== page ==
“Whilst matters were left in this state letters were directed by Sir Edward Norreys, which let all loose again. Besides, her Majesty commands me to deal with the States to re-establish and re-authorize him Governor; a matter … so different from the States' humour as will never be compassed, by any likelihood I can see; they charge him with so many bad matters. Now to oppose both States and men of war that can say somewhat probable for themselves, I leave it to your lordship and those that are to direct me, what is to be done … yet the season to displease those two sorts without good grounds is not the course which my simple capacity can conceive for the best.”
Thus, having troubled your lordship with the politics and martial state of this country, I will end with a third; i.e. her Majesty's treasure, which you know best of all. Meredith, the Treasurer's man, tells me that the Privy seal was for 18,000l., but he brought over but 14,000l. I beseech you to think of what this will mean to us in the prime season of the war and to remember us while there is time, “that I may be discharged and the poor soldiers suffer not lack of their imprests.”—Middleburg, 7 June.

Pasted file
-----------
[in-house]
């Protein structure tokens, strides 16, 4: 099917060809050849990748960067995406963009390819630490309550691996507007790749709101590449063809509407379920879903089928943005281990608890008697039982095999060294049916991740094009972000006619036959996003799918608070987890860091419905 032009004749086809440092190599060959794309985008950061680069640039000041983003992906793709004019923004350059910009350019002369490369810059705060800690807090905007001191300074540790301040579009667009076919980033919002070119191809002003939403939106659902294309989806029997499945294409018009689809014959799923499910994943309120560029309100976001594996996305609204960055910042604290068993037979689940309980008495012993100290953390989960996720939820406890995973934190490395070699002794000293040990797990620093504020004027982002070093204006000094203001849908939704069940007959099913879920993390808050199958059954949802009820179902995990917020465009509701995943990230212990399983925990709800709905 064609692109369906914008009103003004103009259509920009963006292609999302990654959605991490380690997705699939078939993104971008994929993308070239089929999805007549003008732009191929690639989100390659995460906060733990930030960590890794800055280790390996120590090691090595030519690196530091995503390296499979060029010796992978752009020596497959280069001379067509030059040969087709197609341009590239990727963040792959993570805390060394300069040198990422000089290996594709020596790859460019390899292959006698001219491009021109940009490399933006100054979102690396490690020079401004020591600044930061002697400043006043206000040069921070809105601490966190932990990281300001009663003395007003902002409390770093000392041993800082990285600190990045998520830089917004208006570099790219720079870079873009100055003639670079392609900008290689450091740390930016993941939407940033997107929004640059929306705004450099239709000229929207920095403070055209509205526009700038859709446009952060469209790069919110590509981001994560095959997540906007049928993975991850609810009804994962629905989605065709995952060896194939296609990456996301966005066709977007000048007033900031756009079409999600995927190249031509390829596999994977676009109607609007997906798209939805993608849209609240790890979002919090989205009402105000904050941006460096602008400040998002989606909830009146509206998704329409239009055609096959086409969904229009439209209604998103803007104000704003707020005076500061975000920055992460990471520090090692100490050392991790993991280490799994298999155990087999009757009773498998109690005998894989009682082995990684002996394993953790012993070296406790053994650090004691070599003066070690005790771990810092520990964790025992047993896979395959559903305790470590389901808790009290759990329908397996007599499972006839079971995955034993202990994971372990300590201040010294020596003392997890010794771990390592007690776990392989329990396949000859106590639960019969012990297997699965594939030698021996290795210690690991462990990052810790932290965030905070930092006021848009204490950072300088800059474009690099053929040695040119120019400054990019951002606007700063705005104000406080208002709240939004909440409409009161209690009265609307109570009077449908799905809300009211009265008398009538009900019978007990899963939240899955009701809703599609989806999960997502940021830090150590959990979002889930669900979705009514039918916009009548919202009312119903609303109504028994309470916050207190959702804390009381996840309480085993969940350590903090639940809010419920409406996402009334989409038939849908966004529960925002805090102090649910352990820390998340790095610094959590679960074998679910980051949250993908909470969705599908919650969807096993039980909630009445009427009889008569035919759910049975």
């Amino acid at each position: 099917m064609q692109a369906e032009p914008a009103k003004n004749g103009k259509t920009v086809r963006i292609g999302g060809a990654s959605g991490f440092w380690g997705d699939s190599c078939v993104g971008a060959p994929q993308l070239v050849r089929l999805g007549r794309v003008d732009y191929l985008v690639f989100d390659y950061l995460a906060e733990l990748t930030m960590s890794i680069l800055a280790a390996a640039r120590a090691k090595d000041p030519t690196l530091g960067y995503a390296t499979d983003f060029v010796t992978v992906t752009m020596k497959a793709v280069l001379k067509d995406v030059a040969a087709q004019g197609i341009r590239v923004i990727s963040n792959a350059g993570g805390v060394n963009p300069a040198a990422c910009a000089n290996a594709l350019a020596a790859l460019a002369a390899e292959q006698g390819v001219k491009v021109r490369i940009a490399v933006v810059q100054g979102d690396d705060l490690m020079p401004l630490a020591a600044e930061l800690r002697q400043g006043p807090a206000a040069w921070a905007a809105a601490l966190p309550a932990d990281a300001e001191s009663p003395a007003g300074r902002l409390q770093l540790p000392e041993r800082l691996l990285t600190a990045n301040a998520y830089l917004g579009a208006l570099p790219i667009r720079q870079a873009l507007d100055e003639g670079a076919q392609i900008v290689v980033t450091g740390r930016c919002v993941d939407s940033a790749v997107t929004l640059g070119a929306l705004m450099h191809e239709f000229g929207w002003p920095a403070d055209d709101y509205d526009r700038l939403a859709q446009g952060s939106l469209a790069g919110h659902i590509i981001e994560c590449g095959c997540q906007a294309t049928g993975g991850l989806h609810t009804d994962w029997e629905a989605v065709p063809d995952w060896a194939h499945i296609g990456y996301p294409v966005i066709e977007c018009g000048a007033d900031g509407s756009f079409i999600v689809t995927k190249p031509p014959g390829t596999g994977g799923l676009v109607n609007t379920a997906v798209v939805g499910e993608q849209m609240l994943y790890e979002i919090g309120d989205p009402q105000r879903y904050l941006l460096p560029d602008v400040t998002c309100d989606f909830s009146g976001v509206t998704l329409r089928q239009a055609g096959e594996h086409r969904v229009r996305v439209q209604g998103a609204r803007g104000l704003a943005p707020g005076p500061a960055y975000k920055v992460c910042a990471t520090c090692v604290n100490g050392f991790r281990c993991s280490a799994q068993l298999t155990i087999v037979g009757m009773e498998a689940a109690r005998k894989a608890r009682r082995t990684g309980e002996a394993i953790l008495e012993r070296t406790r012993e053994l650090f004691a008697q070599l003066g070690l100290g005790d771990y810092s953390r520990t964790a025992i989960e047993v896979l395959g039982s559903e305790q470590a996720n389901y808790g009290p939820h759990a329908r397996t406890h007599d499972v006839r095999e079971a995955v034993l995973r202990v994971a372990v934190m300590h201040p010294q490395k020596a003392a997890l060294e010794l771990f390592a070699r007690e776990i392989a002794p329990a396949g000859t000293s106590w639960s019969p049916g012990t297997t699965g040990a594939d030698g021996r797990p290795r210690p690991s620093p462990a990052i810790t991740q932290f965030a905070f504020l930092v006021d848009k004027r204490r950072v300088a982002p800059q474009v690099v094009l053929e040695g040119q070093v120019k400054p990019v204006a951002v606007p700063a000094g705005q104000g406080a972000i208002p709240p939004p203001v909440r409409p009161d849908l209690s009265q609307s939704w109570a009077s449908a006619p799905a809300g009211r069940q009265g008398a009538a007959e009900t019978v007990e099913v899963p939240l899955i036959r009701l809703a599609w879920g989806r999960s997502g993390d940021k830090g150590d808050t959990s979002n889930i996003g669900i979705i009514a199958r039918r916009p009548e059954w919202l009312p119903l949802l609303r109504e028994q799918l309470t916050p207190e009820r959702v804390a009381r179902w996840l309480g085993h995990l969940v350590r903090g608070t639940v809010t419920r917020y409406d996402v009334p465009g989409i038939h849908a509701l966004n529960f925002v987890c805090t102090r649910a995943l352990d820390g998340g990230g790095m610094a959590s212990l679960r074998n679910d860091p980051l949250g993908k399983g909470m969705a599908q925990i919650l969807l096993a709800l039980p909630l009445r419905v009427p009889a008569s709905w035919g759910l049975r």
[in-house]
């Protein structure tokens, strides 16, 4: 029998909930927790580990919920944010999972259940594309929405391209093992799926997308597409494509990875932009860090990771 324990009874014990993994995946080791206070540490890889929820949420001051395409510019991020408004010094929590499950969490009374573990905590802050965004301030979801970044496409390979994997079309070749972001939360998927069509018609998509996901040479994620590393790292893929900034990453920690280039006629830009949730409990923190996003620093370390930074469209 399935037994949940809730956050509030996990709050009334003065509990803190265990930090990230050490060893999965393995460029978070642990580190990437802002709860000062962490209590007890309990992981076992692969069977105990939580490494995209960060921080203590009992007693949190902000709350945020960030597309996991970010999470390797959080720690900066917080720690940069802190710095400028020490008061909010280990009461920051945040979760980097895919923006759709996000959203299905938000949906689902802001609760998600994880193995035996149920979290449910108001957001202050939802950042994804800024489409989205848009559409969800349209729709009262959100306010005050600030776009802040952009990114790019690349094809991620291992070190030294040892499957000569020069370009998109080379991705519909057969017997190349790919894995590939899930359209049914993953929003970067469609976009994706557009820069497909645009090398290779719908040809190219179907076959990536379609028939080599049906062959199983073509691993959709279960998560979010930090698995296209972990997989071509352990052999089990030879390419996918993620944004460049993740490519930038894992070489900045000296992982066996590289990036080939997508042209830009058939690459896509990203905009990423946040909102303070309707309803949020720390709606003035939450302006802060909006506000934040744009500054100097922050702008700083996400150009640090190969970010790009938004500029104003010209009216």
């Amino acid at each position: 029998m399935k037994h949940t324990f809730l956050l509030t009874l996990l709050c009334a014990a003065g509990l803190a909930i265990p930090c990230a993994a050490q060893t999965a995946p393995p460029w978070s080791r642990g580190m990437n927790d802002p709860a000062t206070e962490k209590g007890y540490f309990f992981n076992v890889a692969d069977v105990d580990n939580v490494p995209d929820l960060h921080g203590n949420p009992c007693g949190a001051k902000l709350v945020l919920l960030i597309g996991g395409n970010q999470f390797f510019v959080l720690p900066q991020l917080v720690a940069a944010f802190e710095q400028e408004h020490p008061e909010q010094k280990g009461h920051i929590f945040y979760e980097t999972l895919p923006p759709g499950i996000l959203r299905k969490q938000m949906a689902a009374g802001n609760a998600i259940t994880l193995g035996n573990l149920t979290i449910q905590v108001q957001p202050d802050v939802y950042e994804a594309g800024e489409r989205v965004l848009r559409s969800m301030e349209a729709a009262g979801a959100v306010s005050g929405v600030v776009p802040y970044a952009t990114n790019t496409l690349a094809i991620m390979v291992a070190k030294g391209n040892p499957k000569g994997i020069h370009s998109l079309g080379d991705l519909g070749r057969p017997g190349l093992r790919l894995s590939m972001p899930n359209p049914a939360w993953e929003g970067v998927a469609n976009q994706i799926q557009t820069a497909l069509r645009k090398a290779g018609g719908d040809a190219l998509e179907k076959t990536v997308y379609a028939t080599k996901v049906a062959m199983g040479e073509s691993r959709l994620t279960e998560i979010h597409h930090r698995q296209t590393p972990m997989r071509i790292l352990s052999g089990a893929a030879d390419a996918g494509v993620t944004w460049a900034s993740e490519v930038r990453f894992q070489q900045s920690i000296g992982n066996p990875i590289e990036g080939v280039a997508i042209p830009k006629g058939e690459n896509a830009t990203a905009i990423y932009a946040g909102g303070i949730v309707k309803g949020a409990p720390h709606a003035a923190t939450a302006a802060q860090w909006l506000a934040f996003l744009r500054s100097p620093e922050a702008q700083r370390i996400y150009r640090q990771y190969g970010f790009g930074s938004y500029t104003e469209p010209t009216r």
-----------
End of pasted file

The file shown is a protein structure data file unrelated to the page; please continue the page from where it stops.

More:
Holograph. Add. Endd. 3¾ pp. [Holland XXIV. f. 71.]
||Sir James Croft to Burghley.|
Is emboldened to resume his proceedings to further the great cause which has received some hindrance from suggestions made against him. In spite of the warlike preparations he conjectures that necessity forces even the greatest prince living to desire and seek peace; peace being most necessary to maintain the prosperity of the K. of Spain's dominions, and there is no so great impediment as to have England for enemy, whereby it will come to pass that the whole course of his trades will be impeached, though not without great loss and hindrance to the English.
The duke, being a man of grave judgment must know that the Queen had great reason to take this war in hand until it might appear what mind the king retained for peace, whose inclination now seems apparent in that the duke hath showed himself a mediator and hath sought it by many means. Another argument is their keeping this great and chargeable army idle so long. One of the commissioners had said to Lord Derby and himself that they had sufficient forces to have taken Ostend before this, but they abstained for grave and considerate respects.
At the last conference he attended the difference was about the cessation of arms in which he tried to draw them to a reasonable conformity. When Richardot returns from the duke hopes to enter into the body of the matter. The chief point will be the assurance to be given by them for the queen's security, for which refers him to the 12th note of the speeches between them and Croft at Bruges, to which, for the most part they assented and so it may be presumed they will not require to have the cautionary towns until the point of assurance is agreed and fully performed.